GMIT devises quality plan after controversies

 

GALWAY-MAYO Institute of Technology (GMIT) says its academic council and governing body have developed a new “quality improvement plan” to tighten up standards at the college.

The institute’s academic council has also recommended dissolution of an “aegrotat board” which reviewed any cases of impaired student performance, other than personal culpability, immediately before and during exams.

The developments follow several controversies over the past year at the third-level college, and the recent invocation of disciplinary measures against a lecturer who was found to have been party to a “prima facie” case of misconduct. The college has found that its school of business originally treated the misconduct allegation as a “minor” case of plagiarism by a student, when it should have been considered as “major” and should have been dealt with at senior management level.

GMIT says that decisions previously taken by the aegrotat board are to be taken by the examination boards in future. A new procedure will be put in place for the next academic year (2011/12) dealing with impaired performance and inability to attend exams, other than personal culpability, it says.

“School plagiarism committees are dissolved with immediate effect and all allegations of plagiarism will be referred to the registrar’s office,” it has said in a statement, and a working group has been established to revise the code of practice on plagiarism.

GMIT has also confirmed that a number of working groups were recently established to develop new policies to meet legal, ethical and statutory requirements.

GMIT acting president Jim Fennell said the changes followed extensive engagement with staff in all campuses and schools over the past few months.

“I’d like to thank all GMIT staff for their participation and co-operation in this process. All of the improvements and changes are now reflected in the quality assurance framework,” he said.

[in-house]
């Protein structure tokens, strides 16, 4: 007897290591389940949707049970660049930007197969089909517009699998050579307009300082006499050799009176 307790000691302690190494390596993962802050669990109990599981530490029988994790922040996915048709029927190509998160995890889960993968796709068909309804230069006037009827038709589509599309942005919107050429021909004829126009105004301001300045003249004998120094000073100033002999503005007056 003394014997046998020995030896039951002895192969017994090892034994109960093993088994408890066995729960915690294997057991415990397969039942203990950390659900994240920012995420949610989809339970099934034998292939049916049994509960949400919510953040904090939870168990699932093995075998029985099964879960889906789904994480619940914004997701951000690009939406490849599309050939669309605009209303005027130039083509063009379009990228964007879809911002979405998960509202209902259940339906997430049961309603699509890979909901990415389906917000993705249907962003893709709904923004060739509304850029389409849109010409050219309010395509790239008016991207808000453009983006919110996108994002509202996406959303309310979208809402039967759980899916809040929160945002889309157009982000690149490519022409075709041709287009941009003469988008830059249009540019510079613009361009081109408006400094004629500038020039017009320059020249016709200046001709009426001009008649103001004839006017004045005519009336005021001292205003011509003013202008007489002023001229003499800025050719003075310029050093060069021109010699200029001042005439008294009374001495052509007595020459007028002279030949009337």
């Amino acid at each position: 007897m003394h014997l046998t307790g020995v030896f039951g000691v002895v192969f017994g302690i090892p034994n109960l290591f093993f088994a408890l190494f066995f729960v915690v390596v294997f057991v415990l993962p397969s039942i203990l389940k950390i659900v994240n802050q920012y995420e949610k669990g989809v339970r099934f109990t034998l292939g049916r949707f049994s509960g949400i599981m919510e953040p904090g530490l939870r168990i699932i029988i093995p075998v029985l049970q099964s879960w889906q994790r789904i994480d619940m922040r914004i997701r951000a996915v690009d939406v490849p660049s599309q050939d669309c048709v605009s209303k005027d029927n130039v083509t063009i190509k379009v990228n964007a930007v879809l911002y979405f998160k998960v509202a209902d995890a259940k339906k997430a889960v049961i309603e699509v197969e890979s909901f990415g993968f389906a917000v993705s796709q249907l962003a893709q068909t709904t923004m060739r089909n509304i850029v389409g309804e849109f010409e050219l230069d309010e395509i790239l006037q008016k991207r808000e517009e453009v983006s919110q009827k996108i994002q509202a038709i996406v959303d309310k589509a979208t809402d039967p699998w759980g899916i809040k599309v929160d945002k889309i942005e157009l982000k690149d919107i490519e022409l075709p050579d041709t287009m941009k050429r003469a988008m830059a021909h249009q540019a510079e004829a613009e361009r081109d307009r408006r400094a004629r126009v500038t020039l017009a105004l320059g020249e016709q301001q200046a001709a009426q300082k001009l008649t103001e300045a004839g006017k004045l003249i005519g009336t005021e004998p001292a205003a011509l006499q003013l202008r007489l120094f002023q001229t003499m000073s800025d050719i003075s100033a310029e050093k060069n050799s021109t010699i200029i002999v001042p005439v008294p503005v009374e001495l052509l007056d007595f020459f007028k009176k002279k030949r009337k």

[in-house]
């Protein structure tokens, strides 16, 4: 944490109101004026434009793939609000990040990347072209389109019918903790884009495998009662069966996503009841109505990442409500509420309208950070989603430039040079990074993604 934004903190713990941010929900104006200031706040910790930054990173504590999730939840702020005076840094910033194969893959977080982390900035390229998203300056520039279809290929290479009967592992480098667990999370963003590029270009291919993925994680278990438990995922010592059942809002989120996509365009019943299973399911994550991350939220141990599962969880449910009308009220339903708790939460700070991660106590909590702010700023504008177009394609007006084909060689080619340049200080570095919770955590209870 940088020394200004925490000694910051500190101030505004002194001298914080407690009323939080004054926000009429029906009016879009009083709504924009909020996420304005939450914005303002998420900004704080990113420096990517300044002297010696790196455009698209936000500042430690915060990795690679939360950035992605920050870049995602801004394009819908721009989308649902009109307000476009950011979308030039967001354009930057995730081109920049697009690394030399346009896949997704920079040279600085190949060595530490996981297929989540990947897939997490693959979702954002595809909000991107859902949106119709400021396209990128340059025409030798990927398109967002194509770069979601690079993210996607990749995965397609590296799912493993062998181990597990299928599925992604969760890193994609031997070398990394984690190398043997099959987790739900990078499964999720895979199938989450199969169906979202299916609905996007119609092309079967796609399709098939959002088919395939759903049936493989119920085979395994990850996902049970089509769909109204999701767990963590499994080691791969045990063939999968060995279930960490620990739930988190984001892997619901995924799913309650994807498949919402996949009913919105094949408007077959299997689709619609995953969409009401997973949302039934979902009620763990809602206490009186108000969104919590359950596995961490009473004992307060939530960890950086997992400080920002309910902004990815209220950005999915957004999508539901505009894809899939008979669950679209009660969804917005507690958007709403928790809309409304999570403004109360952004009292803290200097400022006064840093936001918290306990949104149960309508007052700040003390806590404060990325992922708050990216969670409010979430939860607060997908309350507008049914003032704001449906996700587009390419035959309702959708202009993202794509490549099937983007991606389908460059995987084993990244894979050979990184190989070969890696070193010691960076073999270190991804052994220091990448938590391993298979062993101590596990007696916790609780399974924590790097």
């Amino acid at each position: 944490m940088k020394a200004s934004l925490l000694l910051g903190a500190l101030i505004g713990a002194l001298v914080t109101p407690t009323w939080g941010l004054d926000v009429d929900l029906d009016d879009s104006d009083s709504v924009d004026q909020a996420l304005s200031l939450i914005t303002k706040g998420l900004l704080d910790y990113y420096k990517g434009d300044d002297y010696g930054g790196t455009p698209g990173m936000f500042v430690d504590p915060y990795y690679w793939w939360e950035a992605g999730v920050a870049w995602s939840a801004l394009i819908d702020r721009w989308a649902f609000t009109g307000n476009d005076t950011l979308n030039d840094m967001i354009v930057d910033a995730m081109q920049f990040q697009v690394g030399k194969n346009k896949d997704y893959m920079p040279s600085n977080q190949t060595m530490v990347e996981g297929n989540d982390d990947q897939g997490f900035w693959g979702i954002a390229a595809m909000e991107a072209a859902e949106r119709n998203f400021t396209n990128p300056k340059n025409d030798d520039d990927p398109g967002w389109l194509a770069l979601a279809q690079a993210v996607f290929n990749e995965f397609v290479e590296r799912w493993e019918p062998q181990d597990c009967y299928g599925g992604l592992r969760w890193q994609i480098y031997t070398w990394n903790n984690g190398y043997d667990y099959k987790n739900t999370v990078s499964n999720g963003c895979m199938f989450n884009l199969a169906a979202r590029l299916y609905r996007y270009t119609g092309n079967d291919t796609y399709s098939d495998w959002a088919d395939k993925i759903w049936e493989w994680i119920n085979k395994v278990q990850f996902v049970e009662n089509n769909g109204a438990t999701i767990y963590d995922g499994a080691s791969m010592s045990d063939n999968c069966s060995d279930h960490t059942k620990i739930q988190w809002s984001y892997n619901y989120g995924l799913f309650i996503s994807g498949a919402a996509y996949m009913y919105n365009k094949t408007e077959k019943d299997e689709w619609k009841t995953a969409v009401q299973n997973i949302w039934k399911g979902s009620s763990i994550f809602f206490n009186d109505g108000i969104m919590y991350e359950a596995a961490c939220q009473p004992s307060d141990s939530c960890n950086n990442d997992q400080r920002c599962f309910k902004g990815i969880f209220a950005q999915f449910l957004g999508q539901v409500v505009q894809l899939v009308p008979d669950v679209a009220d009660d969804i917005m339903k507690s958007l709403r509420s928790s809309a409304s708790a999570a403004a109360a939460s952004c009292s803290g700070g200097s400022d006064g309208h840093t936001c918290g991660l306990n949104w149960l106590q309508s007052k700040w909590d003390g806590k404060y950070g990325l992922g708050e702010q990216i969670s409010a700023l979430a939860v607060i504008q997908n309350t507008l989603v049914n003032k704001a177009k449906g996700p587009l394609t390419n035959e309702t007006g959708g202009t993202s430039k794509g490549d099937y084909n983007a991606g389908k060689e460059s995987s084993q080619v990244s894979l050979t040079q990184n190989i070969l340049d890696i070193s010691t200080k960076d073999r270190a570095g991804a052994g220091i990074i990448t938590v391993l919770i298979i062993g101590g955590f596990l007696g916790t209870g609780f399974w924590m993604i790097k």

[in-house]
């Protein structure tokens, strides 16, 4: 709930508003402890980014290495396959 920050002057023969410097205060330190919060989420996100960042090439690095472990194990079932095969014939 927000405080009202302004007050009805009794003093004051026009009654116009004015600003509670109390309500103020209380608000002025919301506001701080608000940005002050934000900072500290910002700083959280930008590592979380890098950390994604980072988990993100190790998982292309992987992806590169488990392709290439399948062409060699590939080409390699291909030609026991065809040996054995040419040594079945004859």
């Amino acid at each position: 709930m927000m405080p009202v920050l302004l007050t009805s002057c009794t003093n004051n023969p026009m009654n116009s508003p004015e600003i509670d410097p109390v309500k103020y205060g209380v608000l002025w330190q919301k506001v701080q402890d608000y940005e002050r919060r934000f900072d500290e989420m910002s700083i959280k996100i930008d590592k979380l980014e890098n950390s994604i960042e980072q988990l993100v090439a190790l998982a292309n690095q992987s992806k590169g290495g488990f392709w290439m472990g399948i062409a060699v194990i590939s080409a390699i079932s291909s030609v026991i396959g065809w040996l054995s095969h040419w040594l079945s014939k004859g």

He said that it had involved a “lot of work and time”, with extensive academic council meetings, and meetings of sub-committees and working groups. “We look forward with confidence,” he said yesterday.

The incident which led to the recent invocation of staff disciplinary procedures relates to the alleged use of an instructor’s manual by a master’s student in the GMIT school of business during the 2009-10 academic year. The manual, which includes model answers to questions, is restricted to lecturers only by a password from the publisher.

GMIT says that the lecturer who reported the possible breach was not asked, as reported in The Irish Times last Saturday, if she was aware that the student was a member of a senior GAA team in Galway. The college said that this was “totally untrue and incorrect” and “did not happen”.

“Neither her head of department nor her head of school responded to her complaint with that comment,” it has said.

An internal inquiry subsequently held in the GMIT school of business found the student to be guilty of plagiarism. His original mark for the work in question was reduced by 50 per cent. He subsequently graduated last autumn.